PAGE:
The adage that “you can’t manage what you can’t measure” is a fact. That’s why the U.S. government and academia publish statistics on anything that is important for the public good—whether on unemployment rates, consumer price indexes, housing starts, and scholastic achievements. Ultimately, metrics provide leading and lagging indicators to enable leaders to make decisions.
That’s why I was encouraged when the “The Better Cybercrime Metrics Act'' and “Cyber Incident Reporting for Critical Infrastructure Act (CIRCIA)” were signed into law in 2022. At a macro level, I believe these laws will start to provide insight into the volume, velocity, types, and trends around cybercrime, such that policy makers can make more informed decisions to protect public safety.
Unfortunately, the use of data to make better cybersecurity decisions in government is not widespread, as was recently made clear in a recently published Government Accountability Office (GAO) report that quantifies the extensive use of connected IoT and OT across the 16 critical infrastructure sectors.
The report points out that agencies have yet to implement two foundational risk management practices around assessing and measuring risk. Until that changes, as a nation we will not have the data to make good decisions about how to properly invest to mitigate risk to connected IoT and OT assets.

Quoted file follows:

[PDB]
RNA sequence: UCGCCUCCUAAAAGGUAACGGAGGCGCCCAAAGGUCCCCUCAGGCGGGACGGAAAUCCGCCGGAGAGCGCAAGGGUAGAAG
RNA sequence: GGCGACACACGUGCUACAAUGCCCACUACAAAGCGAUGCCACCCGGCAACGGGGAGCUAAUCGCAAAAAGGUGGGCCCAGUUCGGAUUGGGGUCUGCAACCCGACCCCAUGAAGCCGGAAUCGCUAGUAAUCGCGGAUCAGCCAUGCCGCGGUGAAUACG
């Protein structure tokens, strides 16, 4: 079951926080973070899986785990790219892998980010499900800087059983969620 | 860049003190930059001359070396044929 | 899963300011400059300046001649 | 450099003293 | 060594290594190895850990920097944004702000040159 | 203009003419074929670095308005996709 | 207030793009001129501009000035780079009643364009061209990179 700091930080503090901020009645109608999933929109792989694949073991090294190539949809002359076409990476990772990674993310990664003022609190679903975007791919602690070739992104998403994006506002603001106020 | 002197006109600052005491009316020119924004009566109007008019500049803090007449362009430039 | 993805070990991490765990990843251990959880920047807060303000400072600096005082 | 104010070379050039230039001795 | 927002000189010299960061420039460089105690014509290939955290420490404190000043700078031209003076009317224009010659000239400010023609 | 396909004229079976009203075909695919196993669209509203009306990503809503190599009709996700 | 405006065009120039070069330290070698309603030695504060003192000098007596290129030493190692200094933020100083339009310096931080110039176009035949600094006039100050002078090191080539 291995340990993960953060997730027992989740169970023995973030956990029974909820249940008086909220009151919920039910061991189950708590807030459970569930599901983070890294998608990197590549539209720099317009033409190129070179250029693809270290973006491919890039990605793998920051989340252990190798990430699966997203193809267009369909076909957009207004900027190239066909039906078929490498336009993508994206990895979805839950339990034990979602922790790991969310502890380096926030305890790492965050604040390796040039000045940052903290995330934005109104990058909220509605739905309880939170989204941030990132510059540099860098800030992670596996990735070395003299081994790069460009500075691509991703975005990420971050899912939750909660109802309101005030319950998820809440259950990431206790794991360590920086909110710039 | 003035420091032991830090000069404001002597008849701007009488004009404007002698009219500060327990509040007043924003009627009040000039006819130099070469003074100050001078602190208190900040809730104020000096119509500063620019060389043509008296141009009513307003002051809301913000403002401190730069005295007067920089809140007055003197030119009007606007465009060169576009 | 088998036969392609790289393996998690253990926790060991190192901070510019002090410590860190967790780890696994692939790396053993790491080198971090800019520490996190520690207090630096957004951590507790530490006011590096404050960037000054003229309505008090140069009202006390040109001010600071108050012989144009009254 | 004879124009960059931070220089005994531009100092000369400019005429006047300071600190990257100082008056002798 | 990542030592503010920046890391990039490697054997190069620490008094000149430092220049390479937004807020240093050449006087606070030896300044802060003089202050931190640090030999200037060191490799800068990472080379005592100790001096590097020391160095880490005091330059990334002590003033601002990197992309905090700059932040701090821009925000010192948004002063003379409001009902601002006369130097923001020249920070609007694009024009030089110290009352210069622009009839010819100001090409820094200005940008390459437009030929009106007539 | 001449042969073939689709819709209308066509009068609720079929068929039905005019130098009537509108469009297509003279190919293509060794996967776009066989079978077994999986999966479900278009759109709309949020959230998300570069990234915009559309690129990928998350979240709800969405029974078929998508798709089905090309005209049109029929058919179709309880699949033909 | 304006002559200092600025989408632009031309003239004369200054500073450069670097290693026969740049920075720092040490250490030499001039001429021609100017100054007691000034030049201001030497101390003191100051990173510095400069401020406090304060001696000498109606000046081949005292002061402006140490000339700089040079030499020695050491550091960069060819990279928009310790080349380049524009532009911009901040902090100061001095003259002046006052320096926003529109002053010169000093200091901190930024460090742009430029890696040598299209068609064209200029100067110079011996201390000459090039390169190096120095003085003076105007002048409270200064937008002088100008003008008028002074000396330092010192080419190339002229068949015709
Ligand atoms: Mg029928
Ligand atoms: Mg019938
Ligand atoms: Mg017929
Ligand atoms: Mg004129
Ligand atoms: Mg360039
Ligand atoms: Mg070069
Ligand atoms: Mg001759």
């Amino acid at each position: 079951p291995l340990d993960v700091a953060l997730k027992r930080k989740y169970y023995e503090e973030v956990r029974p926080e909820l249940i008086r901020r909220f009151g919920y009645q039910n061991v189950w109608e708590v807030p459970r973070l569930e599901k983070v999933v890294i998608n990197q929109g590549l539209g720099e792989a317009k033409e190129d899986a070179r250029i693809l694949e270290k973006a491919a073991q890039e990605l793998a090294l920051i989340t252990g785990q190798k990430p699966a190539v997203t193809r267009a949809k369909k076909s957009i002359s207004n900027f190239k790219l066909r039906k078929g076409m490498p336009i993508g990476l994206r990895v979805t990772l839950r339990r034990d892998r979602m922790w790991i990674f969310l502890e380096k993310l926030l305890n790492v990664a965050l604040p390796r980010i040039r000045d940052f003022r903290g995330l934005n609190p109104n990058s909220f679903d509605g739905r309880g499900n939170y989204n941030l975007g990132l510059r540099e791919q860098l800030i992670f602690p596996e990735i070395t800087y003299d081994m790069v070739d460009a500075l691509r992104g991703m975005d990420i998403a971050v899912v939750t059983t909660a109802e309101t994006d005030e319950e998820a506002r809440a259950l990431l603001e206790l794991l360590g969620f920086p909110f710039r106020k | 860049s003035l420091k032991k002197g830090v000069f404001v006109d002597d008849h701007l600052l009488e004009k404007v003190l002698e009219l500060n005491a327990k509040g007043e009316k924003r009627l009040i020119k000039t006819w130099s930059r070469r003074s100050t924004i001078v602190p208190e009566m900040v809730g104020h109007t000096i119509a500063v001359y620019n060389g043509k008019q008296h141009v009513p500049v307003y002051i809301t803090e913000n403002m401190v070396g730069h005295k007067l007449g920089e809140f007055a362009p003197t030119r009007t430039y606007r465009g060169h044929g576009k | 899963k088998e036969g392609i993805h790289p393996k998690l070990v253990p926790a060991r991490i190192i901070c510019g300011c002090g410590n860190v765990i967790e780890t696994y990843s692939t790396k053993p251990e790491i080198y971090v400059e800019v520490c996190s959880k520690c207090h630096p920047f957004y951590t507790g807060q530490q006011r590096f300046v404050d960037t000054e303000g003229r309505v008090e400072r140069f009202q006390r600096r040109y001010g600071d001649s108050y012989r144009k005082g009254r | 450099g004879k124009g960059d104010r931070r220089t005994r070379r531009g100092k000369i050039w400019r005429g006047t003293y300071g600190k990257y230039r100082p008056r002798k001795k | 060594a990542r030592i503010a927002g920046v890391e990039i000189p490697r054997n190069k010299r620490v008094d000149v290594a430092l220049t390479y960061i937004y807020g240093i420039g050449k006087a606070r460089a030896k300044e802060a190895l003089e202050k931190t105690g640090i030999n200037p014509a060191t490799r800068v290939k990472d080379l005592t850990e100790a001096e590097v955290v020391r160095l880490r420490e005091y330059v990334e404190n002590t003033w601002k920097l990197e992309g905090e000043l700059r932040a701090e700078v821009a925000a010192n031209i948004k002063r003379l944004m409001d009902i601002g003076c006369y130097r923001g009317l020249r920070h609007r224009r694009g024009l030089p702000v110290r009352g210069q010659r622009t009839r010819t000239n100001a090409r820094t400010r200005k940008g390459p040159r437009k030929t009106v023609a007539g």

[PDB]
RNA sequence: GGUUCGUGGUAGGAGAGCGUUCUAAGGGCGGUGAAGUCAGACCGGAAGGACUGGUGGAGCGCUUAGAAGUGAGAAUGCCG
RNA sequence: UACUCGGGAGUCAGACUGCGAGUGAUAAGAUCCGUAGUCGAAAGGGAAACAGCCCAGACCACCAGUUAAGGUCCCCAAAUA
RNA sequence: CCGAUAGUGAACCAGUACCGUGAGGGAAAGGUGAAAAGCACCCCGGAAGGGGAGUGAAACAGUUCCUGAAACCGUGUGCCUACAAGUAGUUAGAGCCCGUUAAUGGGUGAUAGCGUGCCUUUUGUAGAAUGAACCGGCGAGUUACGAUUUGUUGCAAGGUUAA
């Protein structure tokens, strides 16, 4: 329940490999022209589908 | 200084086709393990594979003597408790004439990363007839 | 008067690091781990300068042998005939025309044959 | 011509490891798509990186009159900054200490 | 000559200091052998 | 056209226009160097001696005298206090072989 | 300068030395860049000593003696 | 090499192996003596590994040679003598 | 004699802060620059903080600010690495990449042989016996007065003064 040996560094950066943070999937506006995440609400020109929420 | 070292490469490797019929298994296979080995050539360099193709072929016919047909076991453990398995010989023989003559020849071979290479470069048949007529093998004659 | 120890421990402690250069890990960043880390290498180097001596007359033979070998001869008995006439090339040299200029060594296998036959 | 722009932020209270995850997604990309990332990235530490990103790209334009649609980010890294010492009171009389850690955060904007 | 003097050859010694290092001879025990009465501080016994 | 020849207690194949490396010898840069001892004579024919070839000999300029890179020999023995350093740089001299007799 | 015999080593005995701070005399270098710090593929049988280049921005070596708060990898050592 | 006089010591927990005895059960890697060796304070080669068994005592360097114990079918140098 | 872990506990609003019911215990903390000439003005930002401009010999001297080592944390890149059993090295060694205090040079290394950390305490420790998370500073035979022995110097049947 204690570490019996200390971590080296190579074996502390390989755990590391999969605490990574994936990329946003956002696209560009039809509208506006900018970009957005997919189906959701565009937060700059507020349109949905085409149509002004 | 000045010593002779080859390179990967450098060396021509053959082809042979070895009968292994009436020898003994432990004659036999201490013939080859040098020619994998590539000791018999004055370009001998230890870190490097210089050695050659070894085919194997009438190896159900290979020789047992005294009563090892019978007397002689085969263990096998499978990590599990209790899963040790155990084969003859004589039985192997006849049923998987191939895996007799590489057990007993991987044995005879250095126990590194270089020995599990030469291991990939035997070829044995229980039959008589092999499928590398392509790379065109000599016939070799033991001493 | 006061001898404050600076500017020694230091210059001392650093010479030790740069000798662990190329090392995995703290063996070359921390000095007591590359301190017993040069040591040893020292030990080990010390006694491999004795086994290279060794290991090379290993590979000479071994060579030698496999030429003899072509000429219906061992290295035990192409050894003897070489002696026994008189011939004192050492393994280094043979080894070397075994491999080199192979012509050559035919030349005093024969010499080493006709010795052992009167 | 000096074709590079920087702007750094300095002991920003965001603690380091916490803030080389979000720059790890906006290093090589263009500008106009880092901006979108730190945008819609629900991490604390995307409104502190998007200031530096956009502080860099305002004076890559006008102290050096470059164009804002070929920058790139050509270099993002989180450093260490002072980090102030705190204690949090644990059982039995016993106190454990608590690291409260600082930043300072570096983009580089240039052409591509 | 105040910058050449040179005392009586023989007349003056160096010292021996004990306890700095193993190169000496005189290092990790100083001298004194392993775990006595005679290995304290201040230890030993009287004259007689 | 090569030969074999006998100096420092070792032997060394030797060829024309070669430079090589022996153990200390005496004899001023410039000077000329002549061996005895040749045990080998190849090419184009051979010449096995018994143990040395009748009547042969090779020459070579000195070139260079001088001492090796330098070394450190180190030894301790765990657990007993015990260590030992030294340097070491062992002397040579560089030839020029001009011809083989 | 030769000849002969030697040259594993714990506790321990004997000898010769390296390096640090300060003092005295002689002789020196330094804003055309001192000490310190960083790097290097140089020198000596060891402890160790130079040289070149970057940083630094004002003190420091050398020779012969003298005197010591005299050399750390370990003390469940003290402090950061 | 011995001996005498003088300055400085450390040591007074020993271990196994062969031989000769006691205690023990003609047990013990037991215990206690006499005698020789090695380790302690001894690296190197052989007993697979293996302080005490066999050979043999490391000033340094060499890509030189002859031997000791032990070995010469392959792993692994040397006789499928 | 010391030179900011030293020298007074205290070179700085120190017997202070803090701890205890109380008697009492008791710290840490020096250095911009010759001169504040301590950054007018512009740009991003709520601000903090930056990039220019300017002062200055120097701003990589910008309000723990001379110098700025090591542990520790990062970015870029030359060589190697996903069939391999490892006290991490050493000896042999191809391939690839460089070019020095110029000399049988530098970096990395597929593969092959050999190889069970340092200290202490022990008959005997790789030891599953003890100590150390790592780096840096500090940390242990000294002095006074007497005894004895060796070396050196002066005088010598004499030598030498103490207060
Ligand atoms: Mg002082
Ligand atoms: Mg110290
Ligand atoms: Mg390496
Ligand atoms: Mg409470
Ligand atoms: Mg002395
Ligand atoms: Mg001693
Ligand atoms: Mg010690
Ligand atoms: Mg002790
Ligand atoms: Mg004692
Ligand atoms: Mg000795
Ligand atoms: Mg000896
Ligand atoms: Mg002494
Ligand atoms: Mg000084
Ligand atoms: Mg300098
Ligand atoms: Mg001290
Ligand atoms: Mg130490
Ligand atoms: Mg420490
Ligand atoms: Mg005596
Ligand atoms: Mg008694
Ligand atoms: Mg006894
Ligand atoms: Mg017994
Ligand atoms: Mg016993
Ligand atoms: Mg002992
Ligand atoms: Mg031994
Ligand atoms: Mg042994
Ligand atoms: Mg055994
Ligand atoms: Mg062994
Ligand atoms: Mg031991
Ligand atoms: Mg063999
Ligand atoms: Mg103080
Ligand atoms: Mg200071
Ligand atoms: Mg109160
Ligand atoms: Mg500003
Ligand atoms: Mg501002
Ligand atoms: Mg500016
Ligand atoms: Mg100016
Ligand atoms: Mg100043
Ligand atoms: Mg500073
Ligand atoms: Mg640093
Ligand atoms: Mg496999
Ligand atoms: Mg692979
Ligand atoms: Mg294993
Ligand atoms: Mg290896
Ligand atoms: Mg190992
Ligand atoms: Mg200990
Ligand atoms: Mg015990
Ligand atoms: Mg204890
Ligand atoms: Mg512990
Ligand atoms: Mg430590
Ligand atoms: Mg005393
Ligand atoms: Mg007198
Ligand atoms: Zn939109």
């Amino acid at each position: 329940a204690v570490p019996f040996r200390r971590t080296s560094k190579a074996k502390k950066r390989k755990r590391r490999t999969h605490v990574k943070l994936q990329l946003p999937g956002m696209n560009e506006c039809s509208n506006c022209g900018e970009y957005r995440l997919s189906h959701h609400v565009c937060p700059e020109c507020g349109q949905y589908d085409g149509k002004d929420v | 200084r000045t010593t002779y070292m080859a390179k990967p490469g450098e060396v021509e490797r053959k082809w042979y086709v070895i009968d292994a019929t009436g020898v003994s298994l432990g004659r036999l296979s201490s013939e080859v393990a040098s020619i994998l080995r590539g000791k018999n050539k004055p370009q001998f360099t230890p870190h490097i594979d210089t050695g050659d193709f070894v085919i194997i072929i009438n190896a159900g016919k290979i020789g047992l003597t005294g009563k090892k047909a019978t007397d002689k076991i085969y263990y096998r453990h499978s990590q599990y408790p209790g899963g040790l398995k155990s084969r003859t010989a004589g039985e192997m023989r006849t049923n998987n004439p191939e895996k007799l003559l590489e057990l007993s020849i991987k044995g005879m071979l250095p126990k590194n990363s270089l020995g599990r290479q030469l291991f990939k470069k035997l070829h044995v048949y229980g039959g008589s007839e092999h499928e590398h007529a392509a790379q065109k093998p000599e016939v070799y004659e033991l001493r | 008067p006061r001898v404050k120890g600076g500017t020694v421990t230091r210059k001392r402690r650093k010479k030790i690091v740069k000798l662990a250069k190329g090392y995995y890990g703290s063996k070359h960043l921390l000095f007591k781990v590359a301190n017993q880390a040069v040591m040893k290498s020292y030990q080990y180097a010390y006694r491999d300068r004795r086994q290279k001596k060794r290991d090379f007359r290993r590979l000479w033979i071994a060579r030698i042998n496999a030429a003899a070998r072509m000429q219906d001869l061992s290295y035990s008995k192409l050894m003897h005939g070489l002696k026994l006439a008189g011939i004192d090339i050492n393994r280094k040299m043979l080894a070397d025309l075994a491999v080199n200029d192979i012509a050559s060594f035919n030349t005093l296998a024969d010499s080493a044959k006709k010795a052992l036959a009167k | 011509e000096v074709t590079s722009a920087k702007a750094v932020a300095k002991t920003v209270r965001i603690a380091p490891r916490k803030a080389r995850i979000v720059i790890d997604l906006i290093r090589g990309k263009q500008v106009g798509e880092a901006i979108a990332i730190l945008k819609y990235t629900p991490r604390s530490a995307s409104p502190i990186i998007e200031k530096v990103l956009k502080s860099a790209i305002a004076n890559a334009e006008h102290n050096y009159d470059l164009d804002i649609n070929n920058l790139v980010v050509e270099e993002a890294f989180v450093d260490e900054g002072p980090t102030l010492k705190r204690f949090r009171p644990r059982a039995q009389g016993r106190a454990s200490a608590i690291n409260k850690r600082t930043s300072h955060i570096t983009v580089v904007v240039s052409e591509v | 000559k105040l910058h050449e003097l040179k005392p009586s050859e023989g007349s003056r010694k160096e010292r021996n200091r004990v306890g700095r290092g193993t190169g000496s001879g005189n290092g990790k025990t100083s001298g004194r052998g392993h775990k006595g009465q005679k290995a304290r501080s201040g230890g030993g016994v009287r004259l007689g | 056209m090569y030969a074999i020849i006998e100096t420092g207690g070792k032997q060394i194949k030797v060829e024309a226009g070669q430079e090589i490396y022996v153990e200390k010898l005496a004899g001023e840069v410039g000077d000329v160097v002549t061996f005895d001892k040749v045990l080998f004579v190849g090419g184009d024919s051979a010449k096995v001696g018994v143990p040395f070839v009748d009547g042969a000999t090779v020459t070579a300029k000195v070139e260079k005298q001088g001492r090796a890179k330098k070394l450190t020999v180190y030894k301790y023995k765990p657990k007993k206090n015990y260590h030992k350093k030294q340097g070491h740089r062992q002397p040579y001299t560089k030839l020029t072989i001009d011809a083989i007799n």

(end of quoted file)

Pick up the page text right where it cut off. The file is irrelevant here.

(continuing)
Compounding this, the GAO’s report, “Critical Infrastructure: Actions Needed to Better Secure Internet-Connected Devices,” notes that leading agencies—including the Departments of Energy, Health and Human Services, and Homeland Security and Transportation—have yet to define metrics to measure the effectiveness of their IoT and OT cybersecurity efforts. Furthermore, the report said lead agencies have yet to conduct risk assessments of their IoT and OT environments.
At Claroty, we have been working to add to the body of work available to help policymakers and practitioners make better decisions around threats to cyber-physical systems. This includes the vulnerability research conducted by Team 82, as well as our biannual State of XIoT Security report, in which we analyze trends in cyber-physical system vulnerabilities that impact the critical infrastructure sectors.
The creation and implementation of metrics to measure the success of IoT and OT cybersecurity initiatives is a crucial step toward understanding if existing efforts have been effective. IoT and OT risk assessments, would provide decision makers with additional context around unique threats to these environments beyond things such as ransomware and IT system vulnerabilities.
Until sector-wide risk assessments that include IoT and OT happen, any investments in technology and subsequent mitigations may not be adequate to combat the true risks critical infrastructure entities are facing.